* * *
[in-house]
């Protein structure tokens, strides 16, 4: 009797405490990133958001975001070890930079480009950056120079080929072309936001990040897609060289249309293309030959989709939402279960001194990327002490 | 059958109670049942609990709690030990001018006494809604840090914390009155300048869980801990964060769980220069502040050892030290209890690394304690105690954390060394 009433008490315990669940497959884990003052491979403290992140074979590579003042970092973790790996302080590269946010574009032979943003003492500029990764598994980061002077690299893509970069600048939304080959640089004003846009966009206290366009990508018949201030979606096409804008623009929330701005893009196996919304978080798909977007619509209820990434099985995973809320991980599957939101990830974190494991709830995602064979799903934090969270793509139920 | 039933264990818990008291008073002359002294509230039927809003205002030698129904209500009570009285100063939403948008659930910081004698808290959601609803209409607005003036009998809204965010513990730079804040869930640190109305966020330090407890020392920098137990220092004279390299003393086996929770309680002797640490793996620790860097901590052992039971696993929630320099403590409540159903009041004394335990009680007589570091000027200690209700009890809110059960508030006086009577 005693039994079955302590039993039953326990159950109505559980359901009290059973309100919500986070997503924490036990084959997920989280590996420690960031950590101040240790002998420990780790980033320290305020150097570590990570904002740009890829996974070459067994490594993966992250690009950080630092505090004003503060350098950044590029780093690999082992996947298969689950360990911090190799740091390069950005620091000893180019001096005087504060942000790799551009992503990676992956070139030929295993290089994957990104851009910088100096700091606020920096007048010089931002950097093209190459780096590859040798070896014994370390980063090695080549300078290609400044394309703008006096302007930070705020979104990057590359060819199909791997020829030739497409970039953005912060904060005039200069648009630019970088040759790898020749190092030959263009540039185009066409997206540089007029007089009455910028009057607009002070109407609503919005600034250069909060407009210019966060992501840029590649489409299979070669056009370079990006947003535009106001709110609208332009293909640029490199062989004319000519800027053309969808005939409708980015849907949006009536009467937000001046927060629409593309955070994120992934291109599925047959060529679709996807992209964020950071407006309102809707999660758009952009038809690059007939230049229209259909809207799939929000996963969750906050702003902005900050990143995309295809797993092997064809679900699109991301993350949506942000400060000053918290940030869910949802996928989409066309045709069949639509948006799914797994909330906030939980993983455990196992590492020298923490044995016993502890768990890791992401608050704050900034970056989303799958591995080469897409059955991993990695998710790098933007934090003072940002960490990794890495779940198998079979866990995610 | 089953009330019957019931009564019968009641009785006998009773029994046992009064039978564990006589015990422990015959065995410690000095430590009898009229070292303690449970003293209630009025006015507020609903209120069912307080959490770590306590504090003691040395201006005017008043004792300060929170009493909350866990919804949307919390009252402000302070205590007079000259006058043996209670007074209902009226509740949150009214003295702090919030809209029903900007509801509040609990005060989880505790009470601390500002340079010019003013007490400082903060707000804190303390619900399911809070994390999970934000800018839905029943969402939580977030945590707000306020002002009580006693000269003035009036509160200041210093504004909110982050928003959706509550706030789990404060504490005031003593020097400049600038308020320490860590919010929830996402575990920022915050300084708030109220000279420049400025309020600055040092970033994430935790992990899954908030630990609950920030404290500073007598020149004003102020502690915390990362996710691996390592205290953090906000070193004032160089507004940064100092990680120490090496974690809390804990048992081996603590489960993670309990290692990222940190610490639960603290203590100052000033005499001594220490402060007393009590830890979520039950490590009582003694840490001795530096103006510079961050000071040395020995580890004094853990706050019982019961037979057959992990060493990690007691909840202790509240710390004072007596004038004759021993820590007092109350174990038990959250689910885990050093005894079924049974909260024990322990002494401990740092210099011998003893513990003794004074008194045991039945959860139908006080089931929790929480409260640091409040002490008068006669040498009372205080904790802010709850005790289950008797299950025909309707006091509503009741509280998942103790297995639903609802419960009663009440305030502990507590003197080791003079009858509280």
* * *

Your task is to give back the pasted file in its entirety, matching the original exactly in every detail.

[in-house]
């Protein structure tokens, strides 16, 4: 009797405490990133958001975001070890930079480009950056120079080929072309936001990040897609060289249309293309030959989709939402279960001194990327002490 | 059958109670049942609990709690030990001018006494809604840090914390009155300048869980801990964060769980220069502040050892030290209890690394304690105690954390060394 009433008490315990669940497959884990003052491979403290992140074979590579003042970092973790790996302080590269946010574009032979943003003492500029990764598994980061002077690299893509970069600048939304080959640089004003846009966009206290366009990508018949201030979606096409804008623009929330701005893009196996919304978080798909977007619509209820990434099985995973809320991980599957939101990830974190494991709830995602064979799903934090969270793509139920 | 039933264990818990008291008073002359002294509230039927809003205002030698129904209500009570009285100063939403948008659930910081004698808290959601609803209409607005003036009998809204965010513990730079804040869930640190109305966020330090407890020392920098137990220092004279390299003393086996929770309680002797640490793996620790860097901590052992039971696993929630320099403590409540159903009041004394335990009680007589570091000027200690209700009890809110059960508030006086009577 005693039994079955302590039993039953326990159950109505559980359901009290059973309100919500986070997503924490036990084959997920989280590996420690960031950590101040240790002998420990780790980033320290305020150097570590990570904002740009890829996974070459067994490594993966992250690009950080630092505090004003503060350098950044590029780093690999082992996947298969689950360990911090190799740091390069950005620091000893180019001096005087504060942000790799551009992503990676992956070139030929295993290089994957990104851009910088100096700091606020920096007048010089931002950097093209190459780096590859040798070896014994370390980063090695080549300078290609400044394309703008006096302007930070705020979104990057590359060819199909791997020829030739497409970039953005912060904060005039200069648009630019970088040759790898020749190092030959263009540039185009066409997206540089007029007089009455910028009057607009002070109407609503919005600034250069909060407009210019966060992501840029590649489409299979070669056009370079990006947003535009106001709110609208332009293909640029490199062989004319000519800027053309969808005939409708980015849907949006009536009467937000001046927060629409593309955070994120992934291109599925047959060529679709996807992209964020950071407006309102809707999660758009952009038809690059007939230049229209259909809207799939929000996963969750906050702003902005900050990143995309295809797993092997064809679900699109991301993350949506942000400060000053918290940030869910949802996928989409066309045709069949639509948006799914797994909330906030939980993983455990196992590492020298923490044995016993502890768990890791992401608050704050900034970056989303799958591995080469897409059955991993990695998710790098933007934090003072940002960490990794890495779940198998079979866990995610 | 089953009330019957019931009564019968009641009785006998009773029994046992009064039978564990006589015990422990015959065995410690000095430590009898009229070292303690449970003293209630009025006015507020609903209120069912307080959490770590306590504090003691040395201006005017008043004792300060929170009493909350866990919804949307919390009252402000302070205590007079000259006058043996209670007074209902009226509740949150009214003295702090919030809209029903900007509801509040609990005060989880505790009470601390500002340079010019003013007490400082903060707000804190303390619900399911809070994390999970934000800018839905029943969402939580977030945590707000306020002002009580006693000269003035009036509160200041210093504004909110982050928003959706509550706030789990404060504490005031003593020097400049600038308020320490860590919010929830996402575990920022915050300084708030109220000279420049400025309020600055040092970033994430935790992990899954908030630990609950920030404290500073007598020149004003102020502690915390990362996710691996390592205290953090906000070193004032160089507004940064100092990680120490090496974690809390804990048992081996603590489960993670309990290692990222940190610490639960603290203590100052000033005499001594220490402060007393009590830890979520039950490590009582003694840490001795530096103006510079961050000071040395020995580890004094853990706050019982019961037979057959992990060493990690007691909840202790509240710390004072007596004038004759021993820590007092109350174990038990959250689910885990050093005894079924049974909260024990322990002494401990740092210099011998003893513990003794004074008194045991039945959860139908006080089931929790929480409260640091409040002490008068006669040498009372205080904790802010709850005790289950008797299950025909309707006091509503009741509280998942103790297995639903609802419960009663009440305030502990507590003197080791003079009858509280």